what other characteristics of prokaryotes a bacteria don't have?
Prokaryotes are single-celled organisms belonging to the domains Bacteria and Archaea. Prokaryotic cells are much smaller than eukaryotic cells, have no nucelus, and lack organelles. All prokaryotic cells are encased by a cell wall. Many also have a capsule or slime layer made of polysaccharide.
gram positive bacteria and gram negative bacteria
Most bacteria can be broadly classified as Gram positive or Gram negative. Gram positive bacteria have cell walls composed of thick layers of peptidoglycan.cells stain purple when subjected to a Gram stain procedure. Gram negative bacteria have cell walls with a thin layer of peptidoglycan.
all of you are amazing microbiologists
thanks demisew....
guys what are the two acids the skin produce
what are the bacteria's involved in the decaying of food
Enow Reply
Some pathogenic bacteria, such as Clostridium perfringens and Bacillus cereus, are capable of causing spoilage.
Corona has a gray and black cell structure ....if yes explain..if no explain
Joshua Reply
multiple questions and answers in microbiology and bio chemistry
Lakshmi Reply
is the study of a bacteria and other organisms
yes..this book is about bacteria & others organisms
biochemistry is the branch of science that dealing of chemical compounds reactions and other processes
have you any question?
yess, Why scientists not search coronavirus vaccines in short time.
they are on
what are the symptoms for tuberculosis
Most people infected with the bacteria that cause tuberculosis don't have symptoms. When symptoms do occur, they usually include a cough (sometimes blood-tinged), weight loss, night sweats and fever.
symptoms tuberculosis. Fever Chills Night sweats Cough Loss of appetite Weight loss Blood in the sputum (phlegm) Loss of energy
can corona virus transmitted from mother to her child through placenta ?
no,but it can through trait
mutation occur in the genome of corona virus. thats why the corona vaccines forming just difficult
yes coz it's spread through the soft body parts more so the openings in our bodies
what is relation between fear (from covid 19 ) and immune sys ?
because it damages the immune system by reduction the action of WBC
reducing pls
how is it possible for a woman to be pregnant and still See's her period
Prince Reply
we term it as discharge
what is immunity
evans Reply
What is a varuis
A submicroscopic infectious organism, now understood to be a non-cellular structure consisting of a core of DNA or RNA surrounded by a protein coat. It requires a living cell to replicate, and often causes disease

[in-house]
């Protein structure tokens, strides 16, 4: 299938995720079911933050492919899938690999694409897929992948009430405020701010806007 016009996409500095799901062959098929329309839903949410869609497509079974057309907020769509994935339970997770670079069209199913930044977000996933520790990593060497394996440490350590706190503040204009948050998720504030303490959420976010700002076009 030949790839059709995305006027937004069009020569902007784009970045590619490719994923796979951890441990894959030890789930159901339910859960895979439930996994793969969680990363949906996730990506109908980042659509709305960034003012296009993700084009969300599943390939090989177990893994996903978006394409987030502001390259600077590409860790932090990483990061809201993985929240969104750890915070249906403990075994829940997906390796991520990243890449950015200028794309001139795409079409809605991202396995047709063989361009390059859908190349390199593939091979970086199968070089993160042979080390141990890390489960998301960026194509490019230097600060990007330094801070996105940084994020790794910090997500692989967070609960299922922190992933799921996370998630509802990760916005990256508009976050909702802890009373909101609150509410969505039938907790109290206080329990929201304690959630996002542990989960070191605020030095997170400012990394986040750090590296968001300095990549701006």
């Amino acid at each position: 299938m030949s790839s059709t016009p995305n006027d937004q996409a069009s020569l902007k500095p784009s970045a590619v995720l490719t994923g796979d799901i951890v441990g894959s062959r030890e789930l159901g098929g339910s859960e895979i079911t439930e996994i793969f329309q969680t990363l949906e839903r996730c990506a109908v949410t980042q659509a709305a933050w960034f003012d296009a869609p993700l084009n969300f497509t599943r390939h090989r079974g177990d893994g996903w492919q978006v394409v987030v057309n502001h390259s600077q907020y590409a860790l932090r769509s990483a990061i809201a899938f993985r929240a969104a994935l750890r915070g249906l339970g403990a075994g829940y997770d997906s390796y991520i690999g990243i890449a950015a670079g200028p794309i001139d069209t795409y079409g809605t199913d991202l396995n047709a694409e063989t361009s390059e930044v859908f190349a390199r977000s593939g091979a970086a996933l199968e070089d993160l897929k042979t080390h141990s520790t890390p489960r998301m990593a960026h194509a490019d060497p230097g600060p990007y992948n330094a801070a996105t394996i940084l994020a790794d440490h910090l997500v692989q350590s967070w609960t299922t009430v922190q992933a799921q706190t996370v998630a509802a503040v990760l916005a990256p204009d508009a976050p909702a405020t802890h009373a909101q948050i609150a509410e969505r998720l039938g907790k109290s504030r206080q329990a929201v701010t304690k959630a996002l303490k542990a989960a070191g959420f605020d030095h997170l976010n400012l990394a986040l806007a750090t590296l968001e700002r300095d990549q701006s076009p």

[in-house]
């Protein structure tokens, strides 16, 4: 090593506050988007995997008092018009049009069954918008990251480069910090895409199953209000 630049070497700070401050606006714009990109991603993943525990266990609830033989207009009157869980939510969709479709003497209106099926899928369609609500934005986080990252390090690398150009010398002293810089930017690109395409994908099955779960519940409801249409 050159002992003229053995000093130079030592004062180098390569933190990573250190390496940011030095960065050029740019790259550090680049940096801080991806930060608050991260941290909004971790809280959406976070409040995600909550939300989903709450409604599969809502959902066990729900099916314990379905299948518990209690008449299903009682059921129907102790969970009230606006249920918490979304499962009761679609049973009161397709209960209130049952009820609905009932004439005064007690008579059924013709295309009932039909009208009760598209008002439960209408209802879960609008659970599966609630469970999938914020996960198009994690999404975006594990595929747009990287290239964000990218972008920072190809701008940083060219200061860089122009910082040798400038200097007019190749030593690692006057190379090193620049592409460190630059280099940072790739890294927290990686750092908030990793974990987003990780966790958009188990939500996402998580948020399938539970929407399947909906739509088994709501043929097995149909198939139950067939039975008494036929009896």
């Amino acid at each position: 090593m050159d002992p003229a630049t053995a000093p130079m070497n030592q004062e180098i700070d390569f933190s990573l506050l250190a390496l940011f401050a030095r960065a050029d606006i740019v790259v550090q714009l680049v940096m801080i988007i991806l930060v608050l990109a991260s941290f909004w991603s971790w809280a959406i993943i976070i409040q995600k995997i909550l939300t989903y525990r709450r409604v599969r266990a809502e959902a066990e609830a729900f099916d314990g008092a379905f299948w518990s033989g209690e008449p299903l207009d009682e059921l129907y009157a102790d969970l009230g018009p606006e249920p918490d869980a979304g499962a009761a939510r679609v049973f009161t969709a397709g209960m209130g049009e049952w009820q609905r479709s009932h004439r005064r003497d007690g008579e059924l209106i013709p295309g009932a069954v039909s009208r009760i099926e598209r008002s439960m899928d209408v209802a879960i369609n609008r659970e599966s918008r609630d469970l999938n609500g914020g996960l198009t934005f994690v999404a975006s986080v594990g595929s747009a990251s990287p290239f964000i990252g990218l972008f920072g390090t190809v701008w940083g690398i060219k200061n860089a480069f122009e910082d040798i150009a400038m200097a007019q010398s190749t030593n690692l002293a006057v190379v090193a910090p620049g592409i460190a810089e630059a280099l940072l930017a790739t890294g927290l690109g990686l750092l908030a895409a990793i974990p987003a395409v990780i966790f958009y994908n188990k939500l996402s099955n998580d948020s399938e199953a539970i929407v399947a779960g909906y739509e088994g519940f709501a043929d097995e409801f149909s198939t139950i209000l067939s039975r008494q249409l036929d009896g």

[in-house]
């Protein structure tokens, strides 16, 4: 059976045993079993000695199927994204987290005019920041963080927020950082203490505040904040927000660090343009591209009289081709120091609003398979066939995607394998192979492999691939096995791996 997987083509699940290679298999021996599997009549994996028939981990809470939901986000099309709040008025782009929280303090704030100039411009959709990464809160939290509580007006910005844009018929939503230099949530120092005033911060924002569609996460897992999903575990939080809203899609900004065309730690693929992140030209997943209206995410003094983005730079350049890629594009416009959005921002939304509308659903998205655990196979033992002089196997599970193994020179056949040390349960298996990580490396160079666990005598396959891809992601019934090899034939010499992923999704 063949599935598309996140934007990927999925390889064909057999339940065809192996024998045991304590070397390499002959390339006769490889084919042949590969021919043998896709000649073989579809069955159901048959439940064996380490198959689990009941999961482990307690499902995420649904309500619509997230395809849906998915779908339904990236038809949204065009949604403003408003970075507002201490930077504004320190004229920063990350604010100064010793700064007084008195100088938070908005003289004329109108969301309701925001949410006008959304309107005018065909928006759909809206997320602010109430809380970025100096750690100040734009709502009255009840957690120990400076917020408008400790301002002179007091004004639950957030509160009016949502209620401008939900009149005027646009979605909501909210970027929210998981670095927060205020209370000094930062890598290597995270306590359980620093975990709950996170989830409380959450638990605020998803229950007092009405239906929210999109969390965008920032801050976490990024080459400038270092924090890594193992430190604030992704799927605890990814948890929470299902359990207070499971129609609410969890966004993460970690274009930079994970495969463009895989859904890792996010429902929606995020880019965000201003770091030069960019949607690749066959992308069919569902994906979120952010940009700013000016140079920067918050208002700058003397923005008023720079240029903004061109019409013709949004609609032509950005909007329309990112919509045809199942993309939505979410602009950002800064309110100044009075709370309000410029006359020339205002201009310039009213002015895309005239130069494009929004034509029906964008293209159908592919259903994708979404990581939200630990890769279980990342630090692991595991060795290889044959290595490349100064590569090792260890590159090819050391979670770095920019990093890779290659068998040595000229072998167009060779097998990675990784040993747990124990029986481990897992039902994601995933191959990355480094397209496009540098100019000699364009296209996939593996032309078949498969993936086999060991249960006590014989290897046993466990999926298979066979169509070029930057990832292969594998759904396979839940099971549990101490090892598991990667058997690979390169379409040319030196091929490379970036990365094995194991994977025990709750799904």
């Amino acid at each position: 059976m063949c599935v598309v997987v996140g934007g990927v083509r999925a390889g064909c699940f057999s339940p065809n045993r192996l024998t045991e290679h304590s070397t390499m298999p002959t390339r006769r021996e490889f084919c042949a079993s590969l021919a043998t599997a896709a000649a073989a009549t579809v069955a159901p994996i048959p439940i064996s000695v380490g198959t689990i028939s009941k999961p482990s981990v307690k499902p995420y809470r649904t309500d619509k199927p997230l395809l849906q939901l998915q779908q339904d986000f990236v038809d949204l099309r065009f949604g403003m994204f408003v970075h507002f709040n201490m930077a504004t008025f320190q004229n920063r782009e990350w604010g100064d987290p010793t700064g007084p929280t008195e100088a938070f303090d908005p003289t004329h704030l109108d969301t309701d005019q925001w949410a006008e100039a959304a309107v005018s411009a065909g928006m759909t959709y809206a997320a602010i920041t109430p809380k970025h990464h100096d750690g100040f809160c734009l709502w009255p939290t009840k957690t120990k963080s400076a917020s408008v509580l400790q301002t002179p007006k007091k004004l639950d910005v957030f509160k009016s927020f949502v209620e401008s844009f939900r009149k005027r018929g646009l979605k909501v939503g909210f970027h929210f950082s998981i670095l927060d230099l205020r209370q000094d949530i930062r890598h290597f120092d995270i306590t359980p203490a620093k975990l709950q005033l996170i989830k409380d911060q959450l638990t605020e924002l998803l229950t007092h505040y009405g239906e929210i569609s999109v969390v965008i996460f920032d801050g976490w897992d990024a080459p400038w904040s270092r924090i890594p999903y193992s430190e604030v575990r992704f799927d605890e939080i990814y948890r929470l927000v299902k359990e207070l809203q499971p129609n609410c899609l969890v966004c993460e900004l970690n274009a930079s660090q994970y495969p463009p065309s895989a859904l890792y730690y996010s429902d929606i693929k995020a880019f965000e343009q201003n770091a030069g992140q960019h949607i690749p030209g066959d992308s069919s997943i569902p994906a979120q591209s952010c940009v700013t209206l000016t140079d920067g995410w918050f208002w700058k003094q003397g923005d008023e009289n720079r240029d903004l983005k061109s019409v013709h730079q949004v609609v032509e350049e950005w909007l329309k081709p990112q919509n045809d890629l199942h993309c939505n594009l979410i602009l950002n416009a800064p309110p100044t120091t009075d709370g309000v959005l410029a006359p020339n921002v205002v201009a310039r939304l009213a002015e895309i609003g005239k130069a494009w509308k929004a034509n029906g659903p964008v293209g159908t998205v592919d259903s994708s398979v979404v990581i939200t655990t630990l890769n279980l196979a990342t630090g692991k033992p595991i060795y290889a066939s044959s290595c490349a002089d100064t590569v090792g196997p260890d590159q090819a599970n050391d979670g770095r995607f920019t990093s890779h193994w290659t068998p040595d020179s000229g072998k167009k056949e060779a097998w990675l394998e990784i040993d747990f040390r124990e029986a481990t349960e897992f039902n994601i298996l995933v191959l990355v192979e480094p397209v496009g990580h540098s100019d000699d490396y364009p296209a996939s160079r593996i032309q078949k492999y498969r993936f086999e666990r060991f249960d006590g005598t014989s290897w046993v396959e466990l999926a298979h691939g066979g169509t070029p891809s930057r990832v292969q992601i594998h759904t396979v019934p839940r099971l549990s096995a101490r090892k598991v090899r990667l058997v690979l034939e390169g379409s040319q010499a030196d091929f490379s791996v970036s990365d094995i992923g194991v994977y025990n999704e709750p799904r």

A virus is a biological agent that reproduces inside the cells of living hosts. When infected by a virus, a host cell is forced to produce thousands of identical copies of the original virus at an extraordinary rate
A virus is a microorganism which invade our bodies causing diseases due to eliciting immune responses by the body against it, can replicate using our genome inducing production of proteins helping them to establish new life inside our bodies.
What are the important of capsules
Marriam Reply
what are the roles of male sex hormones
Testosterone is the principal sex hormone inmales and is produced in the testes (testicles). Dihydrotestosterone is a hormonein which the double bond of testosterone has been reduced by enzyrne reactions in the body. ... The testes perform two functions: They produce sperm, and they producetestoster
Capsules in bacteria protect them from phagocytosis of eukaryotic organisms. This is what makes them virulent and harmful without antibodies.
any one told me definition of amoebic dysentery & amoebic liver dysentery?
Amoebiasis, also known amoebic dysentery, is an infection caused by any of the amobae of the Entamoeba group. Symptoms are most common during infection by Entamoeba histolytica. Amoebiasis can be present with no, mild, or severe symptoms. Symptoms may include abdominal pain, diarrhea....
u welcome mira
people explain for me this words in public health.tb prevention 1:promotive 2:preventive 3:curative 4:rehabilitative
Capsules function similarly to endospores they provide an extra layer of protection especially in acidic or basic environments. It is also a thicker membrane which can change the osmosis process and can provides resistance to antibotics depending if it is gram negative or positive.
...As some antibotics focus on breaking down the cell wall and is not able to.
what are the clinical classification of amoxicillin?
how does a autoimmune diso ders develop
Oliver Reply
simply autoimmune disease is not completely understood. There are many variations from genetically inherited to acquired by viruses like HIV. Genetically they may not be prominent until an unknown point in one's life. I am far from an expert, I am just reciting what I have learned. Take rheumatoid
what is anatomy
Mohamed Reply
Anatomy is the study of parts of the human body
the branch of science concerned with the bodily structure of humans, animals, and other living organisms, especially as revealed by dissection and the separation of parts.
Describe the halden effect
The Haldane effect is a property of haemoglobin first described by John ScottHaldane. Oxygenation of blood in the lungs displaces carbon dioxide from hemoglobin which increases the removal of carbon dioxide. This property is the Haldane effect.
Difference between chief cells and parietal cells in the stomach
 Parietal cells are the epithelialcells that secrete HCl and intrinsic factor. They are located in the gastric glands found in lining of fundus and stomach. The gastric chief cells , are cells in the stomach that release pepsinogen and chymosin.
is the study of structure and organs located in human life
listen to Matilda